Few things to keep in mind - first, forage 24/7 is absolutely best (as was already said) and it sounds like you are doing that which is great! Next, keep in mind that beet pulp is primarily a filler (as in little to no nutritional value) so while it will add bulk, it will not help with weight other than primarily water weight.
For your horse, it sounds like she has the hardest time keeping weight on when she is in heat. That tells me that there is likely something hormonal going on. In my experience the best way to address that is with a mare supplement - some people use valerian root supplements, there are some such as mare magic, and a multitude of options out there. What I always say is try what is available in your area/country that focuses specifically on mare hormones to help her be more balanced. Hormone imbalances can cause a multitude of issues and the ability to hold weight is absolutely one of them.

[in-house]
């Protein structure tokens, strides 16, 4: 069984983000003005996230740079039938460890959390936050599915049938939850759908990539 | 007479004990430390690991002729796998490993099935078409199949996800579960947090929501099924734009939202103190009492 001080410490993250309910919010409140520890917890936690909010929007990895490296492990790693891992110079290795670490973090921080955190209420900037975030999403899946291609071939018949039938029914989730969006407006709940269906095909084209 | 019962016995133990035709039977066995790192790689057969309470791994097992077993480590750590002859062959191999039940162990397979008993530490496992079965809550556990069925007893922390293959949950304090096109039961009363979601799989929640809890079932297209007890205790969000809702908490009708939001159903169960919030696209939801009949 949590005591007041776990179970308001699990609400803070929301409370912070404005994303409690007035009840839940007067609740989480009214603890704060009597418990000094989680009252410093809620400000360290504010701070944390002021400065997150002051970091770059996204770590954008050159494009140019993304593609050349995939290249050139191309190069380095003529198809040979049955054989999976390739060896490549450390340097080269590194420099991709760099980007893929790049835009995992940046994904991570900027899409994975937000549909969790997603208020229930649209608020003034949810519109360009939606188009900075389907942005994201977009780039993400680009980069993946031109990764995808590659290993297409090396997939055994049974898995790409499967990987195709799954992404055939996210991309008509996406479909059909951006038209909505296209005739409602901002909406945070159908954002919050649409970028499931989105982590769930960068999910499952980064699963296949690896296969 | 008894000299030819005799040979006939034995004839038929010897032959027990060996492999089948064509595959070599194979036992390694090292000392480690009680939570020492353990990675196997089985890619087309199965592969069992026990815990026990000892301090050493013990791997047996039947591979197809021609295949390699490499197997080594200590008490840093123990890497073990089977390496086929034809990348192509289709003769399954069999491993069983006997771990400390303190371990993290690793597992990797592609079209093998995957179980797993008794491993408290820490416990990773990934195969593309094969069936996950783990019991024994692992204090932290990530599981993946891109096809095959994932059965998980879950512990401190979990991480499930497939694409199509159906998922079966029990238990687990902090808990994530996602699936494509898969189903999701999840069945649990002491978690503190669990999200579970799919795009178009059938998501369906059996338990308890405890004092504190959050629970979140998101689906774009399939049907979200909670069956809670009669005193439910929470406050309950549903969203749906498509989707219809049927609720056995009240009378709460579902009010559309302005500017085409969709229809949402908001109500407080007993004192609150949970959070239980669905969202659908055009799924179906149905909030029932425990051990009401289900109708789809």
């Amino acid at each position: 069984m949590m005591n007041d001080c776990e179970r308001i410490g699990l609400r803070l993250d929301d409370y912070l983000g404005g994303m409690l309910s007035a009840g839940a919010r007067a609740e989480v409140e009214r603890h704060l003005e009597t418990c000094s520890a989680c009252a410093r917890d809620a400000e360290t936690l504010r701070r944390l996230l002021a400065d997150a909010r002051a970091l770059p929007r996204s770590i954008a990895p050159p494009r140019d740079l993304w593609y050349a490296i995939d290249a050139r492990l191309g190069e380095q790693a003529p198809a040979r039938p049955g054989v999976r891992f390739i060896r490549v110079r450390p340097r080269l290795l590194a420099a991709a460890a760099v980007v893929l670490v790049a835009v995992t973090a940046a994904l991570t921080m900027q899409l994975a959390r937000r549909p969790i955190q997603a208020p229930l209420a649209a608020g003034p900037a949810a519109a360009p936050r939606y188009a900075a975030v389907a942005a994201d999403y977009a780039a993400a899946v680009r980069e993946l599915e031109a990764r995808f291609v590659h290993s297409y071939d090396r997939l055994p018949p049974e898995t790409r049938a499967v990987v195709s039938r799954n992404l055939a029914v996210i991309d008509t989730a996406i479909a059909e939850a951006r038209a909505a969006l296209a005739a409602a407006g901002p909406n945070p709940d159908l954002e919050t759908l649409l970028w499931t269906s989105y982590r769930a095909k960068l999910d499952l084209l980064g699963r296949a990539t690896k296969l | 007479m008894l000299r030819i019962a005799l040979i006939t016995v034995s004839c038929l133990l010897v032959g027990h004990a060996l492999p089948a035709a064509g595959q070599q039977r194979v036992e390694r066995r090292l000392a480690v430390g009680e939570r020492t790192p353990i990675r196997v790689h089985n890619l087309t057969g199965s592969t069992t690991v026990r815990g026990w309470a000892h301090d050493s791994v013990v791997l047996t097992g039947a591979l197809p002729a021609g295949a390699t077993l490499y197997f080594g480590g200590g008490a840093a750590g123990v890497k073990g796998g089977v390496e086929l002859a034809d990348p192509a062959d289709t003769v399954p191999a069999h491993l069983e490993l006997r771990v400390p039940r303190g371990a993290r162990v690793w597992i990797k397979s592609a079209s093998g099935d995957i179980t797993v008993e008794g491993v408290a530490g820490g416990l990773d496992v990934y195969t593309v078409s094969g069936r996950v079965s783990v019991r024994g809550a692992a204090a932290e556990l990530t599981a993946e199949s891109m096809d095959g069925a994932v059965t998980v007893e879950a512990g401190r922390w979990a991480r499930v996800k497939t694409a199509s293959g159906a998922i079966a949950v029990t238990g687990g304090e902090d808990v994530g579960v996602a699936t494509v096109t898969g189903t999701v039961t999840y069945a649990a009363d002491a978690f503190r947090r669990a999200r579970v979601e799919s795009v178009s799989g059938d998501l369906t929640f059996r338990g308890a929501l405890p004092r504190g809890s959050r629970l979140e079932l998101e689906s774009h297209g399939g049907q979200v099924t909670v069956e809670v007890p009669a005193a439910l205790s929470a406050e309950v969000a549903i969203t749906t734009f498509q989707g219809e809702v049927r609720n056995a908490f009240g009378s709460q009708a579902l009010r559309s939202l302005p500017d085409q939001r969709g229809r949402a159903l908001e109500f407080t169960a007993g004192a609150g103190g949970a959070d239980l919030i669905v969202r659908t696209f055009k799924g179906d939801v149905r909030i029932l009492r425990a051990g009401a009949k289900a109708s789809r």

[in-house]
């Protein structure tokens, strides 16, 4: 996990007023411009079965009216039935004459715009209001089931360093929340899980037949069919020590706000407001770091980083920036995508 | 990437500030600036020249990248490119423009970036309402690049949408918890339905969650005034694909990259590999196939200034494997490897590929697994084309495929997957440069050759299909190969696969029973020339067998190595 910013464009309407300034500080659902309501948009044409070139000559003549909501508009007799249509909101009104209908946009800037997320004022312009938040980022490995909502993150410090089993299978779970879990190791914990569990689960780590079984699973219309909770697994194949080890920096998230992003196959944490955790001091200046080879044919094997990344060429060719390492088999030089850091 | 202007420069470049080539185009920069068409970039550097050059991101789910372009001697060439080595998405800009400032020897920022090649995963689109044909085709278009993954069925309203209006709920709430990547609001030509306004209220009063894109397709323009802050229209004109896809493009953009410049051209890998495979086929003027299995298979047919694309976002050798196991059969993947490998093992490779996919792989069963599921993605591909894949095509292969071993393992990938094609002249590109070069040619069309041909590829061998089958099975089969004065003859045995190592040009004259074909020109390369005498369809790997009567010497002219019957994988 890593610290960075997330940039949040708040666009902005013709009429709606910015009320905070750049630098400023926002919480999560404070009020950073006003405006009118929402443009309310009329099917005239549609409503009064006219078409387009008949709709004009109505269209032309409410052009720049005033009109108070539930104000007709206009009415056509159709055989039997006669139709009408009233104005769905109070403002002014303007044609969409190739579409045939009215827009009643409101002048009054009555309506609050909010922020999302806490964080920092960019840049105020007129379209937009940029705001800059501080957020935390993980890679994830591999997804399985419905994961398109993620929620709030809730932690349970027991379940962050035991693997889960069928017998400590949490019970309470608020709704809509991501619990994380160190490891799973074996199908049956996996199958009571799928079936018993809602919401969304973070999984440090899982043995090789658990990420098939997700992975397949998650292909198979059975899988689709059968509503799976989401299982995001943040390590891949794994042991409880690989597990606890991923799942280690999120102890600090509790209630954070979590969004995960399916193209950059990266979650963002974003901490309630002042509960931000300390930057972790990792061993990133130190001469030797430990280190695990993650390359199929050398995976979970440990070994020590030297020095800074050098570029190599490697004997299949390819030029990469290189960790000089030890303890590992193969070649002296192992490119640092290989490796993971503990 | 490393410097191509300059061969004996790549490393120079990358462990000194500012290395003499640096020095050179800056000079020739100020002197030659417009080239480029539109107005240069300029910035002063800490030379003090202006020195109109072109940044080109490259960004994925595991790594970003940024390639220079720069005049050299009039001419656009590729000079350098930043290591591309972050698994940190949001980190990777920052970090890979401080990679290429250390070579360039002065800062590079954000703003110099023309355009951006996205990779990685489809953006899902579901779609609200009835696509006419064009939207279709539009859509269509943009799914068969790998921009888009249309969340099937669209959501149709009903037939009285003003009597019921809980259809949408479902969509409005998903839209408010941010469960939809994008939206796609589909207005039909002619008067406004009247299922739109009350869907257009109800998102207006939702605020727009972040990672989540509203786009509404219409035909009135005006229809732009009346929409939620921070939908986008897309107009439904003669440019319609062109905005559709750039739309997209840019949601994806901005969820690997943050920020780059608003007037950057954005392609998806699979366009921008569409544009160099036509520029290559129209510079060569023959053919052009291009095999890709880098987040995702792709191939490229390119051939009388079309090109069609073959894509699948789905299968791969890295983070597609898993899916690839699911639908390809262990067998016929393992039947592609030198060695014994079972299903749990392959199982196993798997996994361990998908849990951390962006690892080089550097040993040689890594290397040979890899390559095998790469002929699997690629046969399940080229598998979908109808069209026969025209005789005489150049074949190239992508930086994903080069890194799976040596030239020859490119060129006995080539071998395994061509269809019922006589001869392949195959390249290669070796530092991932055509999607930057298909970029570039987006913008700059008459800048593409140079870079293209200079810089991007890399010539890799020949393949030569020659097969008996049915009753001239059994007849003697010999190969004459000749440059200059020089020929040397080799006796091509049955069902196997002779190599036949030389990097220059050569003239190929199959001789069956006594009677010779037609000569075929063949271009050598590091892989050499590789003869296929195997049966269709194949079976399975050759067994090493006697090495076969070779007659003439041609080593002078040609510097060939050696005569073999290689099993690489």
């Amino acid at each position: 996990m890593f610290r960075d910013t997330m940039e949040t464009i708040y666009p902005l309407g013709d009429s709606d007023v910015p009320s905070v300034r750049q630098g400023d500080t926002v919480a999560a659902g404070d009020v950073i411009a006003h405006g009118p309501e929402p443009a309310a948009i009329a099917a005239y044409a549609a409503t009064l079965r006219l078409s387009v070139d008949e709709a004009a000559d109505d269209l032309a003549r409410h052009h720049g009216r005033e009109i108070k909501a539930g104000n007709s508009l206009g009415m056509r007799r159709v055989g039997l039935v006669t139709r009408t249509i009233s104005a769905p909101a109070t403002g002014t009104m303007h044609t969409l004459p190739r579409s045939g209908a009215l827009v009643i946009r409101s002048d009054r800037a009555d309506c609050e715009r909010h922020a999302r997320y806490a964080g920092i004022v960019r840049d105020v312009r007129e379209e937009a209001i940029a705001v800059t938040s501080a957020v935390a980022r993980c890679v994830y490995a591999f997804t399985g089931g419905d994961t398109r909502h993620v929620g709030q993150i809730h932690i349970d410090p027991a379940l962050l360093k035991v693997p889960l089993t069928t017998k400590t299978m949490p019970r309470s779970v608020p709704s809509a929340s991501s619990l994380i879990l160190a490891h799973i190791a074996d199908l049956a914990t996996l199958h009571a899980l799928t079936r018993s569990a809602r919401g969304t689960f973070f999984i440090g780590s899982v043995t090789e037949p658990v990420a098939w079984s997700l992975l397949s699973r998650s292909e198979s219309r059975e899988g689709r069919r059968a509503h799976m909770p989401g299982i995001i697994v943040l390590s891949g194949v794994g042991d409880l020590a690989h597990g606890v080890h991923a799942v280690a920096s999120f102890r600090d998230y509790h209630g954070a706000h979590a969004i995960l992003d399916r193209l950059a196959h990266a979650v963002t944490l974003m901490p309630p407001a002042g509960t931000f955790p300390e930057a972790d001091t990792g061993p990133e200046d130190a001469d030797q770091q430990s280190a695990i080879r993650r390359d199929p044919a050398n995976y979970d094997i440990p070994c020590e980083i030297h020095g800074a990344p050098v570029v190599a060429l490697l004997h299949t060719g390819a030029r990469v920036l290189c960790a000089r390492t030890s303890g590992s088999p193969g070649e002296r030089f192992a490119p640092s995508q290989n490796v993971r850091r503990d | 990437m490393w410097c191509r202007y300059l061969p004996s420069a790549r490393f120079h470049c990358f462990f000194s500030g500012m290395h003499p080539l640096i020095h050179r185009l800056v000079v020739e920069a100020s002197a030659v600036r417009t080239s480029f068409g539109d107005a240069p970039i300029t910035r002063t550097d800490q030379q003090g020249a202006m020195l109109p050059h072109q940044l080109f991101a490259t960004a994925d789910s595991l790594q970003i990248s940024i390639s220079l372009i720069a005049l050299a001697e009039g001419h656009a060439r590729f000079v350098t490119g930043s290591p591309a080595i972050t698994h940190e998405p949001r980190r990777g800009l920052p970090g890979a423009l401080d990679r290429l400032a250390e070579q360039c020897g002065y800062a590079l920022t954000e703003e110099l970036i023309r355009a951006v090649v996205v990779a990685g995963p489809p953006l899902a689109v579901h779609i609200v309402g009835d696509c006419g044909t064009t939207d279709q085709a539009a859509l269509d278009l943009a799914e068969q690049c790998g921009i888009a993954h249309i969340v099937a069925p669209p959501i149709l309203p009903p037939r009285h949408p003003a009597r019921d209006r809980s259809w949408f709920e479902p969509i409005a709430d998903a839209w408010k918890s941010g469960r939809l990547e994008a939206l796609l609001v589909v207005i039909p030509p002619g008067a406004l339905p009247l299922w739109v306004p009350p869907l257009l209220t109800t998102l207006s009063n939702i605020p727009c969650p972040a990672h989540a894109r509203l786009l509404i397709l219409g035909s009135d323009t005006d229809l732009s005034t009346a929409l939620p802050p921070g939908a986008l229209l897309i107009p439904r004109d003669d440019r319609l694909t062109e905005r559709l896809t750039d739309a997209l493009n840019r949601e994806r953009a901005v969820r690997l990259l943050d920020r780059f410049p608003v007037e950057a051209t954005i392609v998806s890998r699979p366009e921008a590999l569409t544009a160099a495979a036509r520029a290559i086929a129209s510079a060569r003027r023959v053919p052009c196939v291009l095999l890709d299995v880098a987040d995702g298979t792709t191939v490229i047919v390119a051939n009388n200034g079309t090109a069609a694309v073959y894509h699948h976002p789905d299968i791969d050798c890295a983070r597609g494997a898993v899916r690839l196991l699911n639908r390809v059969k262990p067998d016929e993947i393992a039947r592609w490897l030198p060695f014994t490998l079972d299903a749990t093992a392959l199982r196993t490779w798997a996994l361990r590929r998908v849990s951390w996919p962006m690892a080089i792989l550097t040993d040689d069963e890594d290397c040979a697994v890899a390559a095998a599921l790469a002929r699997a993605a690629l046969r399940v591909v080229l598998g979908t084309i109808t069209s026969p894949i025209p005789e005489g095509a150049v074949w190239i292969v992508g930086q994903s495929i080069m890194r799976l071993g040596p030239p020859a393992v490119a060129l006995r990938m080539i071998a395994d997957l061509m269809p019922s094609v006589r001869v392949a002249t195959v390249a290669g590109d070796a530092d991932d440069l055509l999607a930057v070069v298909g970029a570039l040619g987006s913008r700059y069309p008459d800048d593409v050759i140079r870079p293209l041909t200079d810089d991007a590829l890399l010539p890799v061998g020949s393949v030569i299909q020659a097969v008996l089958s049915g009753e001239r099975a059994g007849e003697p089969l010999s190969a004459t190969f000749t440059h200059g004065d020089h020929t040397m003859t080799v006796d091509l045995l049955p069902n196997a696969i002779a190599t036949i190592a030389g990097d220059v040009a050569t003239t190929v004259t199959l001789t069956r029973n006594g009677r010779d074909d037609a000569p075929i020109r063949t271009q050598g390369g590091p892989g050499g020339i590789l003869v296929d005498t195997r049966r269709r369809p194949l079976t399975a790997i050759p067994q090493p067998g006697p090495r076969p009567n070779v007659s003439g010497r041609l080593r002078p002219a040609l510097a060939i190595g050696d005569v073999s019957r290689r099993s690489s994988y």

In addition, for feed for a harder keeper I have found that most horses do better with more fiber (which free choice forage will take care of) as well as higher fat feeds. Higher protein I find is best only for horses in heavier work that need the added energy and muscle bulk - usually not ideal for horses with hormone issues or challenges and not ideal for horses that can tend to be on the hotter side as the added protein can cause an increase in "hotheaded-ness".
Overall the most important thing to remember is that every horse is different and numeric values on a feed bag aren't everything. Try different things and see what works for your horse. Supplements (and some feeds even contain them) such as probiotics can help your horse make the most use of the feed they are eating rather than upping feed that the horse's system isn't abe to digest. My thoughts are to try a higher fat feed, a mare hormone supplement, and probiotics, and see how that works, and then adjust from there. And of course, it's already been said, but free choice forage is absolutely the way to go!